Ag Policy Blog

Responding to EWG's Capitol View

Chris Clayton
By  Chris Clayton , DTN Ag Policy Editor
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I never thought I would write a blog about a column someone else wrote responding to an opinion piece, but what the heck.

Tom Sell's commentary posted on on Wednesday demonstrates some of the problems facing agricultural policy in Washington. The voices of agricultural critics are louder and coming from all sides. This now becomes one of the downsides of the delays in completing a farm bill.

Sell's commentary was forwarded to me by another farmer who wrote that the article was worth our time to read.

Sell's column was in response to an op-ed by Scott Faber of the Environmental Working Group. Faber had penned his op-ed for Politico on July 17. The Faber column was headlined "Worst. Farm Bill. Ever." As Faber noted, "It might come as a bit of shock that House Republicans overwhelmingly voted to pass a bill that increases government-backed insurance subsidies by nearly $10 billion. After all, they have voted 36 times to end taxpayer-financed subsidies to expand health-care coverage.

"In fact, 48 Republicans who voted against the farm bill that failed in the House in mid-June switched their votes this month to support a bill that not only increased unlimited subsidies but also locked them in forever."

A column such as that in Politico gets attention. Hill staffers, congressmen, lobbyists and straying visitors from flyover country have free access to publications such as Politico, the Hill and Roll Call. They are as much a part of the daily bread as the stale bagels at the Longworth cafeteria. I like to read them when I'm in D.C. just to see what the trends are in advertised lobbying on any given budget item.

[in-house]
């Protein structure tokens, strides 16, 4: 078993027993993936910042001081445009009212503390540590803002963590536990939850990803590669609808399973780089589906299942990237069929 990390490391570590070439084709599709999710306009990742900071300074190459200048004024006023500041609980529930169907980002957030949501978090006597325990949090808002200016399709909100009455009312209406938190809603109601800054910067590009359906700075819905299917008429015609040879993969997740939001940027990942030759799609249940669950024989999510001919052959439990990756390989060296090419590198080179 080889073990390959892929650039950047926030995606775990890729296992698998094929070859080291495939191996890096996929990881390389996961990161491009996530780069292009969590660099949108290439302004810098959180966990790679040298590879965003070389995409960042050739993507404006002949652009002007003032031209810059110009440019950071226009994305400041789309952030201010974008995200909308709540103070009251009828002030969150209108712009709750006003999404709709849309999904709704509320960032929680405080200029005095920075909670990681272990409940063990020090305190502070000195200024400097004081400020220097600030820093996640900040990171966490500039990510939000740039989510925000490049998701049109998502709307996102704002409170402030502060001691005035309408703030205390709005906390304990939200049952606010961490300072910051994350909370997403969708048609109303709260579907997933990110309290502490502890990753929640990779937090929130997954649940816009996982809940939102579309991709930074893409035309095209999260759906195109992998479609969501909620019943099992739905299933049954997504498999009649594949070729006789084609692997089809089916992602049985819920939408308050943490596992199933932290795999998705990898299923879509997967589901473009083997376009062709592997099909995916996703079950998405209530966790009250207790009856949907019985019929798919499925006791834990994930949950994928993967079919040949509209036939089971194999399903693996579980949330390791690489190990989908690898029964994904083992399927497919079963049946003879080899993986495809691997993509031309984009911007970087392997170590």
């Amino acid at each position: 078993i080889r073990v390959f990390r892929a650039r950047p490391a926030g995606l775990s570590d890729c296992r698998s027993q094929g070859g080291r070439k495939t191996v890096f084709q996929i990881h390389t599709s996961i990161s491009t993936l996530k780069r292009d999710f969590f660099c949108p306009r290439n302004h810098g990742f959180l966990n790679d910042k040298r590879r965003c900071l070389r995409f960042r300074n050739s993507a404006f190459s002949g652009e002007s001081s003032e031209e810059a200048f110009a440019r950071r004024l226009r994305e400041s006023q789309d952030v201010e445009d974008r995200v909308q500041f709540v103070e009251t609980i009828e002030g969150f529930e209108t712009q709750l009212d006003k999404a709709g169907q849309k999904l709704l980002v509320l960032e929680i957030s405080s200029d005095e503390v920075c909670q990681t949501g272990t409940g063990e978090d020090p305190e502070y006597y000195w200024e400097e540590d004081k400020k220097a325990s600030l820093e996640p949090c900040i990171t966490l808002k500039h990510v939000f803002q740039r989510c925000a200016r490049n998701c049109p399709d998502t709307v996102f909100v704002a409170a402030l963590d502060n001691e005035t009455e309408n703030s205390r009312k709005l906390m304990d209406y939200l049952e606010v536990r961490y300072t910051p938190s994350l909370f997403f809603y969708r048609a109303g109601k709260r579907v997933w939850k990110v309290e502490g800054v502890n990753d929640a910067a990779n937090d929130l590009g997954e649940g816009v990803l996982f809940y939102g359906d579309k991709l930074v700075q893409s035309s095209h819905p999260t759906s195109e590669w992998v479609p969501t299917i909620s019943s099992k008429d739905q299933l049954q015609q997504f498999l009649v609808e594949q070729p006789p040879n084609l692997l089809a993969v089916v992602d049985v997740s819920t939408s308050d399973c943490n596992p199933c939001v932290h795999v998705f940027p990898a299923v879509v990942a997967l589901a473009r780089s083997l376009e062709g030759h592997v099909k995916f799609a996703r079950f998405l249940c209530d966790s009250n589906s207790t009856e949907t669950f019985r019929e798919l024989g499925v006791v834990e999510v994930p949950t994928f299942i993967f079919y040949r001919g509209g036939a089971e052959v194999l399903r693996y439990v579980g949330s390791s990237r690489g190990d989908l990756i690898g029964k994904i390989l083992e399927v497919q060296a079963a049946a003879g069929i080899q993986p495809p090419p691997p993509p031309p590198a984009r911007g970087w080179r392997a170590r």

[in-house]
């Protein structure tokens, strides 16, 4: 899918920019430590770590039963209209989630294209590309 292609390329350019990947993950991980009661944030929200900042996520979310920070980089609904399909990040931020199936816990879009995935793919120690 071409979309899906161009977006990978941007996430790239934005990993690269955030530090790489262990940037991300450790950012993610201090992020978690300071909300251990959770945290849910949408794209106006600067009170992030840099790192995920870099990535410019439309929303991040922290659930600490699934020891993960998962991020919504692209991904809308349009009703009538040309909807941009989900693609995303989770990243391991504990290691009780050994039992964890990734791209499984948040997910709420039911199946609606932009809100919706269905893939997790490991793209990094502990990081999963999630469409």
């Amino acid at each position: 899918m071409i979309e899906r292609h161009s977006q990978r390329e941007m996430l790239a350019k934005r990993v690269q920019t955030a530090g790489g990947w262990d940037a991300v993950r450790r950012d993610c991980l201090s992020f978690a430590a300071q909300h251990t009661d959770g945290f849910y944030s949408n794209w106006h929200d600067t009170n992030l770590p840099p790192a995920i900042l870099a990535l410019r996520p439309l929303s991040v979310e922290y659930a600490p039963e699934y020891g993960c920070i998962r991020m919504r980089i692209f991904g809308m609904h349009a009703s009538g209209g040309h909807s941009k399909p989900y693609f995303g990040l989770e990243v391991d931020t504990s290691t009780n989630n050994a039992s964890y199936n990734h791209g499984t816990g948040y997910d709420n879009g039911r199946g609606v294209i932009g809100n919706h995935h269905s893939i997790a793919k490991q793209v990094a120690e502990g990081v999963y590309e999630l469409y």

Sell had a strong, critical response to Faber's commentary. As Sell notes," Faber has made a living of playing big vs. small and making full-time farm families out to be the bad guys. So he complains “the bottom 80 % get less than $5,000 apiece.” But those bottom 80 percent aren’t full-time farmers. To be in Faber’s small and worthy category, your total sales (gross sales — not net income) has to be less than $50,000. For row crop farmers, that is about a 50-acre plot which has not been enough to make a living for about a century or so. This 80% of “farmers” makes up just 4 percent of total production. They are part-time farmers, that while important to rural America do not feed and clothe the country. Our greater concern should be for the full-time farmers — those grossing greater than $250,000 who make up only 9.85 % of the total, but produce more than 85% of total goods."

Yet, the effect of Sell's piece is limited because it lacks the same kind of medium that was offered to Faber.

Moreover, Faber and EWG are prolific in their campaigns right now against different elements of agriculture. By the time Sell has his article posted on, Faber and a fellow EWG staffer have moved on, both in lobbying and sharing their opinions a Politico piece on July 29, "Reform the Ethanol Mandate."

Once again, the Beltway environmentalist was given a Capitol Hill audience to further pontificate about reshaping another rural policy issue. Faber, it seems, is never short of views on ways Congress should make changes in rural America.…

I can be found on Twitter @ChrisClaytonDTN


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John Olson
8/7/2013 | 6:37 AM CDT
We all know everything about Obamacare is inferior Jay.
Jay Mcginnis
8/6/2013 | 11:30 AM CDT